Centrifugally-spun polyhydroxybutyrate fibres: Effect of process solvent on structure, morphology and cell response

L. J R Foster, S. M. Davies, B. J. Tighe*

*Corresponding author for this work

Research output: Contribution to journalArticlepeer-review


The structure and morphology of a novel form of poly(β-hydroxybutyrate) produced by gel-spinning is described. The entangled fibrous nature of the material, which resembles 'cotton wool' suggests possible functions in wound scaffolding devices. The surface structure and fibre diameter distribution of the fibres have been investigated using phase contrast and scanning electron microscopy. Fibres were found to possess a variety of surface irregularities, such as pores and indentations, with diameters mainly in the range 1-15 μm. Additionally, individual fibres were occasionally found to be fused or forked together with neighbours. The effects of blending with various polysaccharides and of altering the process solvent on fibre morphology were also investigated. Under hydrolytic degradation conditions (pH 10.6, 70°C) the fibres degraded by gradual fragmentation and erosion to fibre fragments, particulate matter and eventually to monomer. Altering the production process influenced both the fibre diameter distributions and surface morphology of the constituent fibres. Mammalian and human epithelial cells were used to study the cellular interaction with the spun fibres. SEM studies show that there is little or no cell adhesion to the unmodified fibres, but surface treatment by means of acid and alkali washes promoted cell proliferation on the materials, probably as a result of the introduction of hydroxyl and carboxyl at the surface. Fabrication of non-woven mats, which were subsequently acid or alkali treated, provided a conventional way of forming a cell-adhesive matrix which may have potential value as a wound scaffold. Neither cell line exhibited any cytotoxic response to these polymers.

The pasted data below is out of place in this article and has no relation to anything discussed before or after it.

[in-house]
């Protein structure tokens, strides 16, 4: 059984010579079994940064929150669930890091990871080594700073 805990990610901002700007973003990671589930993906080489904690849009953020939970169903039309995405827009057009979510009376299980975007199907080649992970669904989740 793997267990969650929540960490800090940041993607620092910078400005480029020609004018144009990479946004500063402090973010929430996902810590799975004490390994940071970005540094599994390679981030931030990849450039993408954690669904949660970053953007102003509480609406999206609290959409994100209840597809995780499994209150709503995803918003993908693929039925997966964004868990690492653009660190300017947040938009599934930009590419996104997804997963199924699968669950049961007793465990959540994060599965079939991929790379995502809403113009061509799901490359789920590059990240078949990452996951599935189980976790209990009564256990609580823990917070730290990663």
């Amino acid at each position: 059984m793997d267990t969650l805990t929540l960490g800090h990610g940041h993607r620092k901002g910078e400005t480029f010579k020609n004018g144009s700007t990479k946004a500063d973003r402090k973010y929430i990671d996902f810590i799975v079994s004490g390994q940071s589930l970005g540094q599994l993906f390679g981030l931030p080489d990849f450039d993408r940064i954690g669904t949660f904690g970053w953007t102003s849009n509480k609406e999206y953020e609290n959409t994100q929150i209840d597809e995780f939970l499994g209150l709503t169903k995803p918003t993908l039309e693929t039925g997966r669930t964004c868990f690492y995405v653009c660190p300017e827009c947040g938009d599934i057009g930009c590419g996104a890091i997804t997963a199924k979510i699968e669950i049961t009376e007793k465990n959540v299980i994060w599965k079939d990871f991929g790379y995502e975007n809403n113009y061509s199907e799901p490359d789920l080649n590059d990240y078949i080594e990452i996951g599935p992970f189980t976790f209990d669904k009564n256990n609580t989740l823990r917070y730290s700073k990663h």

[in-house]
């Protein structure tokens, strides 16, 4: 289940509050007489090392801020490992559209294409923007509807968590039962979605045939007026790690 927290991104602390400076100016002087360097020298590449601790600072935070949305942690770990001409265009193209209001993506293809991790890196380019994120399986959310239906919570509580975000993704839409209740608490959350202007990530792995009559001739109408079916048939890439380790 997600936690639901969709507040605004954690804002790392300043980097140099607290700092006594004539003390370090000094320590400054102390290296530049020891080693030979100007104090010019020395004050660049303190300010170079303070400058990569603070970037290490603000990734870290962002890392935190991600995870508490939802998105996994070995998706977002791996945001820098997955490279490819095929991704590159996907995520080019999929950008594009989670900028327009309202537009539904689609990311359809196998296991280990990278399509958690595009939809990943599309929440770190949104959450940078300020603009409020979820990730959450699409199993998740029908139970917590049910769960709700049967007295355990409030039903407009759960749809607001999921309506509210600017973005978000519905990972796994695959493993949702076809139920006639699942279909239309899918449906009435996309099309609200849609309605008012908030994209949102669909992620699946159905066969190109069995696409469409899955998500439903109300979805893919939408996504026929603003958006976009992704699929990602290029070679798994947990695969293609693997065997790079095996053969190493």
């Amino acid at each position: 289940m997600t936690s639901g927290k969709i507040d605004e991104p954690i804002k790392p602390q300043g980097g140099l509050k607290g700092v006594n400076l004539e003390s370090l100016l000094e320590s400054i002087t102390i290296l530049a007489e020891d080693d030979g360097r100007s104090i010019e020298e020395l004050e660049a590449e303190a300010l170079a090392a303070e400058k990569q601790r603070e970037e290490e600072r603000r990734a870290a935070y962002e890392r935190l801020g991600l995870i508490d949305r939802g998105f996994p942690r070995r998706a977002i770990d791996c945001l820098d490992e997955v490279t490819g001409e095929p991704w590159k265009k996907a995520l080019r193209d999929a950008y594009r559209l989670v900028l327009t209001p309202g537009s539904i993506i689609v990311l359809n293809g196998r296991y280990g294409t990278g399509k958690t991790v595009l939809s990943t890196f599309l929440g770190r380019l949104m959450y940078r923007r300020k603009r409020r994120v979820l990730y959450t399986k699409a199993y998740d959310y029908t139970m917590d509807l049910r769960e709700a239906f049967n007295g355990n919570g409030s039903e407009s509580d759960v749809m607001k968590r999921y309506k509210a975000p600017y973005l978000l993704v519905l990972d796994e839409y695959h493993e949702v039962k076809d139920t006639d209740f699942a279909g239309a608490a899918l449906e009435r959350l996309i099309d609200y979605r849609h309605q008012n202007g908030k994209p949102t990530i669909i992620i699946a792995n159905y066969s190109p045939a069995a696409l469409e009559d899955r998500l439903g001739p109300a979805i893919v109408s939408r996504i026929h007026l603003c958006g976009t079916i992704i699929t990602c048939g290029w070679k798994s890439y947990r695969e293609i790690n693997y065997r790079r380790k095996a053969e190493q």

Original languageEnglish
Pages (from-to)317-336
Number of pages20
JournalJournal of Biomaterials Science
Issue number3
Publication statusPublished - 1 Mar 2001


  • Cell adhesion
  • Centrifugally-spun fibres
  • Hydrolytic degradation
  • Poly(β-hydroxybutyrate)


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